Geologists develop app to print 3-D terrain models of any place on Earth Today's geology lesson is all about anticlines. Students can read all they want about geological folds, axial planes, hinge lines, antiformal synclines and synformal anticlines. But it can still be a challenge to visualize just what geologists are talking about. 90% of plastic polluting our oceans comes from just 10 rivers Over the last decade we have become increasingly alarmed at the amount of plastic in our oceans. More than 8 million tons of it ends up in the ocean every year. If we continue to pollute at this rate, there will be more plastic than fish in the ocean by 2050.
Using GIS to Assess Urban Tree Canopy The University of Vermont Spatial Analysis Lab used spatial analysis to map out how the city of Philadelphia’s tree canopy changed between 2008 and 2018. Urban tree canopy is defined as the layer of leaves, branches, and stems that provide many health and environmental benefits to residents. Tree cover has been associated with many benefits such as reducing ambient temperatures (which, in turn, reduces energy needed for cooling buildings), removing carbon dioxide from the air, reducing rainfall runoff, absorbing pollutants, and providing social and mental health benefits.
You decide Australia's population, we'll show you how it looks Australia's population has more than quadrupled in the past century, with the number of people tipped to reach 25 million this year. If current trends continue the population will top 40 million within 40 years. Some say Australia should have stopped growing decades ago. Others point out Australia is a wealthy country with plenty of space to welcome more. This is your chance to decide how big (or small) you think Australia should be. The chart below shows 24 potential paths for Australia's future population, based on the latest projections from the Australian Bureau of Statistics.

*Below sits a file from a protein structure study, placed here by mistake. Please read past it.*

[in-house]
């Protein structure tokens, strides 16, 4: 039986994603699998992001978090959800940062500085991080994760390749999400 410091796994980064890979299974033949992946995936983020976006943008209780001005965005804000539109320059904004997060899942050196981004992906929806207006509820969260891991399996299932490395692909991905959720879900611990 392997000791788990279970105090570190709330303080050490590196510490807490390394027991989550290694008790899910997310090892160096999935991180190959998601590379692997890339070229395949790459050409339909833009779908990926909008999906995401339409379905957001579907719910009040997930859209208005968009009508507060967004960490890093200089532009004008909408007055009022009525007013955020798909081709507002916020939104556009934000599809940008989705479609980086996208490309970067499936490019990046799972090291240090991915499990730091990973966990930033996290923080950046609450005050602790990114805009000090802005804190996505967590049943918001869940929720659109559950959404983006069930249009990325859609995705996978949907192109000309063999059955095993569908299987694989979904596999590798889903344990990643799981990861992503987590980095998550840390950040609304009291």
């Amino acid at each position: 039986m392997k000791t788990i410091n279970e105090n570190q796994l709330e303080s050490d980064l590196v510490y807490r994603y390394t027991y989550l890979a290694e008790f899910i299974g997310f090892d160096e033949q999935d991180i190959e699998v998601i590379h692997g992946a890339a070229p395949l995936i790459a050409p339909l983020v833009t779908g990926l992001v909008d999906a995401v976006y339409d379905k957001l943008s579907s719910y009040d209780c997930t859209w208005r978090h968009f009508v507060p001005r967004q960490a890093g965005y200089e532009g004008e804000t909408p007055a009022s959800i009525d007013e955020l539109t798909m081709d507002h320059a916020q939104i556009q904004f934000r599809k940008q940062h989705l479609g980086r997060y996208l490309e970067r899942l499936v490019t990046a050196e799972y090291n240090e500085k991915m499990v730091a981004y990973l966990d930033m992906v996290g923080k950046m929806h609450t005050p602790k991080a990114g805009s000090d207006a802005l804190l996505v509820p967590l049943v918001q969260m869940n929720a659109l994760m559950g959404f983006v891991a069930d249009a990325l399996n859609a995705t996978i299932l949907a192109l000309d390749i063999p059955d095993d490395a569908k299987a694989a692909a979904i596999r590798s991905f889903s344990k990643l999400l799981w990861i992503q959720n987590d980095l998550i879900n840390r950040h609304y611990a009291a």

Enter The Dragon: Chinese Tech Giants Challenge The West The rise of China as an innovation superpower – part two This is the second of a two article series on the rise of China. In the first part we looked at the rise of China and the development strategy for the country that drives the next generation of products and systems. Now we will look at the rise of China as it dominates manufacturing and the development of systems that are world leading. NASA has released 3 million images of Earth - these are 6 of the best The Advanced Spaceborne Thermal Emission and Reflection Radiometer (ASTER) has been taking stunning photos of the earth’s surface since 1999. Aster is a joint project between NASA and Japan’s Ministry of Economy, Trade and Industry, and has been taking high resolution images of life on earth for 17 years. For the first time, the 2.95 million satellite images are now available to the public via the ASTER Gallery Map. We've chosen six that provide some answers to common questions or raise some intriguing new ones. Can you actually see the Great Wall of China from space? Image: NASA/METI/AIST/Japan Space Systems and U.S.
Plastic Sources Plastics in the marine environment have become a major concern because of their persistence at sea, and adverse consequences to marine life and potentially human health. Implementing mitigation strategies requires an understanding and quantification of marine plastic sources, taking spatial and temporal variability into account. Here we present a global model of plastic inputs from rivers into oceans based on waste management, population density and hydrological information. Our model is calibrated against measurements available in the literature.